Blacklisted journalist Bertil Lintner returns to Burma after nearly 30 years
Long a fierce critic of the authoritarian military government, Lintner believes only Aung San Suu Kyi can unite the country.
Swedish journalist Bertil Lintner’s presence in Burma this month, the first time he has been in the country with an official visa in nearly 30 years, is just one sign of change here.
Lintner was blacklisted by the military government in 1985, but on Saturday he launched a Burmese-language printing of his book “Outrage: Burma’s Struggle for Democracy”, first published in 1995 but banned here just as Lintner was.
Bertil Lintner addressed a group of 20 young Burmese and American journalists at the Savoy Hotel the night before the book launch. Lintner said he could not help but notice the positive changes that have taken place in the country since President Thein Sein announced a series of reforms following his election in 2011, but he remains skeptical.
“The constitution is not democratic,” Lintner warned, the hotel staff that stood along the wall hanging on to every word just as the journalists were. “The military still has control.”
Bertil said he first visited Burma in 1977 at the age of 24.
“I fell in love with the country,” he said. “It’s like being caught in a time warp, quaint and funny.”
But after meeting a man who told him about friends who were either locked by the government or who had disappeared mysteriously, Bertil thought to himself, “there’s something sinister underneath this quaint appearance,” he said.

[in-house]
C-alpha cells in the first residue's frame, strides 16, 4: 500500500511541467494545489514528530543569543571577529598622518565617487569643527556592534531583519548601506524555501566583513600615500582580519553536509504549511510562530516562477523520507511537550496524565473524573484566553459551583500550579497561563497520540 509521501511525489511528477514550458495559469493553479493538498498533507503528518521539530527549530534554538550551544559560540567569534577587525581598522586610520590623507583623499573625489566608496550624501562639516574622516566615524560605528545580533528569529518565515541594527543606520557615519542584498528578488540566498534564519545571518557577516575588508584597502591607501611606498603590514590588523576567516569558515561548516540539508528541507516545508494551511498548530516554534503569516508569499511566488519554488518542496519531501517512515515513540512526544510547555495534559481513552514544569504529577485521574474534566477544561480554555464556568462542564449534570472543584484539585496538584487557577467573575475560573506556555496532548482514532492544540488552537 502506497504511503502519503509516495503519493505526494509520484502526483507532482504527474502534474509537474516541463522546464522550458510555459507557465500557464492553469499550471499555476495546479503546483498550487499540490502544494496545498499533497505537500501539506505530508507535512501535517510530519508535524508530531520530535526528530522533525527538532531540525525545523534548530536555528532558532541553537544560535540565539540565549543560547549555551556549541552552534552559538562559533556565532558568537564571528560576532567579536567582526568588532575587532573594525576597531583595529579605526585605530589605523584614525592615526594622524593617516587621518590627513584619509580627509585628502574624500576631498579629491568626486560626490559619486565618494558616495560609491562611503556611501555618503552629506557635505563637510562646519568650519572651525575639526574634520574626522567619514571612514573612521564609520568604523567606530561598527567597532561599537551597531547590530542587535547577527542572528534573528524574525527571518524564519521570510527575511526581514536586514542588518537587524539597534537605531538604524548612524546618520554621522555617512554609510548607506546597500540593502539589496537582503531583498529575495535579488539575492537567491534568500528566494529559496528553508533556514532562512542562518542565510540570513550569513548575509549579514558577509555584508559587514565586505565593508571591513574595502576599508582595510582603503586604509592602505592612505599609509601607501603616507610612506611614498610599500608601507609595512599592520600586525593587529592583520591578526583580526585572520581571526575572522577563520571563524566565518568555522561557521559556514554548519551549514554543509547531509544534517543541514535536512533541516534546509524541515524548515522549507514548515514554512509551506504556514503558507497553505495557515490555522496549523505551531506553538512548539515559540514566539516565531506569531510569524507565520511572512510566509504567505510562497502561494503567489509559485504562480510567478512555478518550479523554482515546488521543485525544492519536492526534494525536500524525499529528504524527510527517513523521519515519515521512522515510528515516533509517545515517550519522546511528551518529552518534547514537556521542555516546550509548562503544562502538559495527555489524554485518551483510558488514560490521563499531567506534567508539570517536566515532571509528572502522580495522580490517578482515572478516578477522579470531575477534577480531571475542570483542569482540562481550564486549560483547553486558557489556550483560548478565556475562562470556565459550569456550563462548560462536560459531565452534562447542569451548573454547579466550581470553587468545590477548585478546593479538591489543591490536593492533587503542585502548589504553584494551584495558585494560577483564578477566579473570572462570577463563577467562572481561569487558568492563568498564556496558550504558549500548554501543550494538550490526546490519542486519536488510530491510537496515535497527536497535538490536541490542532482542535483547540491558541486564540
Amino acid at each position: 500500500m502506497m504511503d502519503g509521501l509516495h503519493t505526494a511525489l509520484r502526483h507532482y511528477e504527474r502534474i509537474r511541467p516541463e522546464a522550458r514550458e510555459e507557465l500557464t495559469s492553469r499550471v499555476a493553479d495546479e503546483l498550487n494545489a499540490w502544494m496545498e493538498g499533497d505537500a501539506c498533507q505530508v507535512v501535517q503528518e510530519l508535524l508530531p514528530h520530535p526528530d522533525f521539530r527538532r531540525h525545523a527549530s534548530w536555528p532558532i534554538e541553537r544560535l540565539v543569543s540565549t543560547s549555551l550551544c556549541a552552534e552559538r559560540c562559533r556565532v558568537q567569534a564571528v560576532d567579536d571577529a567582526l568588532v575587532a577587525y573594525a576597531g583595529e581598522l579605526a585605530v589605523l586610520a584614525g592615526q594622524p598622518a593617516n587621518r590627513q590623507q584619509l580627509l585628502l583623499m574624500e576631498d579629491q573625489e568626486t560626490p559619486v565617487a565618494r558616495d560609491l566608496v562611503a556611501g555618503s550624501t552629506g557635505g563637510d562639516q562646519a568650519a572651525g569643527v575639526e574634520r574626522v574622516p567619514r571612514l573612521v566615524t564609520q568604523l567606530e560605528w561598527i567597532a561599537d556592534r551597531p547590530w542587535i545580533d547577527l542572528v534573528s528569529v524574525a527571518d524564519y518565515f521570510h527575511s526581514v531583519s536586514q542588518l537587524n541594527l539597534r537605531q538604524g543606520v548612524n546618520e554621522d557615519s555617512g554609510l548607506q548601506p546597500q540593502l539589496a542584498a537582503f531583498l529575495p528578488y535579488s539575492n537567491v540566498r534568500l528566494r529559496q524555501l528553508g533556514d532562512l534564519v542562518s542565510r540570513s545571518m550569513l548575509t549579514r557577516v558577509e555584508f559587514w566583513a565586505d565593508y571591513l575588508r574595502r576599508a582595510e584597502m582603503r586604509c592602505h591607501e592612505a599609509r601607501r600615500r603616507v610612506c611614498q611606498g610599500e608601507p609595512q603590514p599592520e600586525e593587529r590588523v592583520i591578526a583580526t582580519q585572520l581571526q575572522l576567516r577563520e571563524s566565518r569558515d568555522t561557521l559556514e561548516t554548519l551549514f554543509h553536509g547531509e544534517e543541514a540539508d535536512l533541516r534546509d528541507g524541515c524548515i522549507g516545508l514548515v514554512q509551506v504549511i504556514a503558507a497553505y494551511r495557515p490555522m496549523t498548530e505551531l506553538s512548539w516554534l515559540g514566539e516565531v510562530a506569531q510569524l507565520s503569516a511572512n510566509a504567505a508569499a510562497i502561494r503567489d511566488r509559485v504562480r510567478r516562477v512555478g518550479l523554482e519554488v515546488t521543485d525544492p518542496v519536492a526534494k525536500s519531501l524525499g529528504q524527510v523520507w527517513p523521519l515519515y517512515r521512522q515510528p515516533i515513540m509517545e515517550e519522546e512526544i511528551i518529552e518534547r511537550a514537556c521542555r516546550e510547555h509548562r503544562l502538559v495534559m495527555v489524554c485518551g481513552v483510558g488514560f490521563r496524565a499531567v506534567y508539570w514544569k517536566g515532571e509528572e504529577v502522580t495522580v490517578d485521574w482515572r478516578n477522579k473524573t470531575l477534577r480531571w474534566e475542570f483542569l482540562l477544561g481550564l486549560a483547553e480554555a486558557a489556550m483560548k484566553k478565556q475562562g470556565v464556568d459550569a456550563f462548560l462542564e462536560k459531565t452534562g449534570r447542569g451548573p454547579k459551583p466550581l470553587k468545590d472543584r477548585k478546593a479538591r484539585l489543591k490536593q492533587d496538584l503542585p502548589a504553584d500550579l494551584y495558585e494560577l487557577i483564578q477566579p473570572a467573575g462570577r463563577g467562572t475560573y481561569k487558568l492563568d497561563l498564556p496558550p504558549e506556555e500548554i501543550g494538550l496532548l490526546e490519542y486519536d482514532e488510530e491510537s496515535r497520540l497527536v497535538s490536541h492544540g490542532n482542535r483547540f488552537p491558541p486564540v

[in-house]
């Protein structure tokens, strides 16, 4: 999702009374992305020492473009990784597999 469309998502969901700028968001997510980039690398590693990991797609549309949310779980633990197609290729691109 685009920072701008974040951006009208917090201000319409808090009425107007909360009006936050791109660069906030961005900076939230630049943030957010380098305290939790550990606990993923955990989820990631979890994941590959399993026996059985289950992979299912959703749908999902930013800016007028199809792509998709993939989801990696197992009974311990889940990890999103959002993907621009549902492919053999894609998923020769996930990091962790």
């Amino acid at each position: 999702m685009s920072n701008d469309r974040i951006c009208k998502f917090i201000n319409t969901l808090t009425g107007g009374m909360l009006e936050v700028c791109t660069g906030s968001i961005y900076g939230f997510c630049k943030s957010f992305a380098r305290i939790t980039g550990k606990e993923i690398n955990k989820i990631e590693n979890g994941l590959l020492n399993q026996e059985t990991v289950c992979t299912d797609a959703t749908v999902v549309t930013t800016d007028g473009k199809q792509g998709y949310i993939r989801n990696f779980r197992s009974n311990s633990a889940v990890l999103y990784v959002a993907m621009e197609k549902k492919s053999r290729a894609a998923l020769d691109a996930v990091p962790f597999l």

And indeed he was right, spending the next three decades documenting government abuses as a reporter for a number of publications including the Far Eastern Economic Review, which folded in 2009.
Linter said there are many things to consider when talking about reforms, especially in light of the recent clashes between Buddhists and Muslims in the country. Both religious discrimination and nationalistic sentiments have long been present in Burma, with the ethnic Burmese majority remaining on the top of the social ladder.
Lintner said he believes that Burma’s constitution must be amended in order for Burma’s most famous dissident, Nobel laureate Aung San Suu Kyi, to be able to run for the 2015 elections.
“The only person who can unify the country is Aung San Suu Kyi because her father General Aung San promised autonomy for all ethnic groups,” Lintner believes.
Although Lintner said that Burma is not yet a democracy, his presence indicates some level of meaningful reform.
“They seem more optimistic than they have been for over a half a century,” he said. “But one shouldn’t underestimate the government.”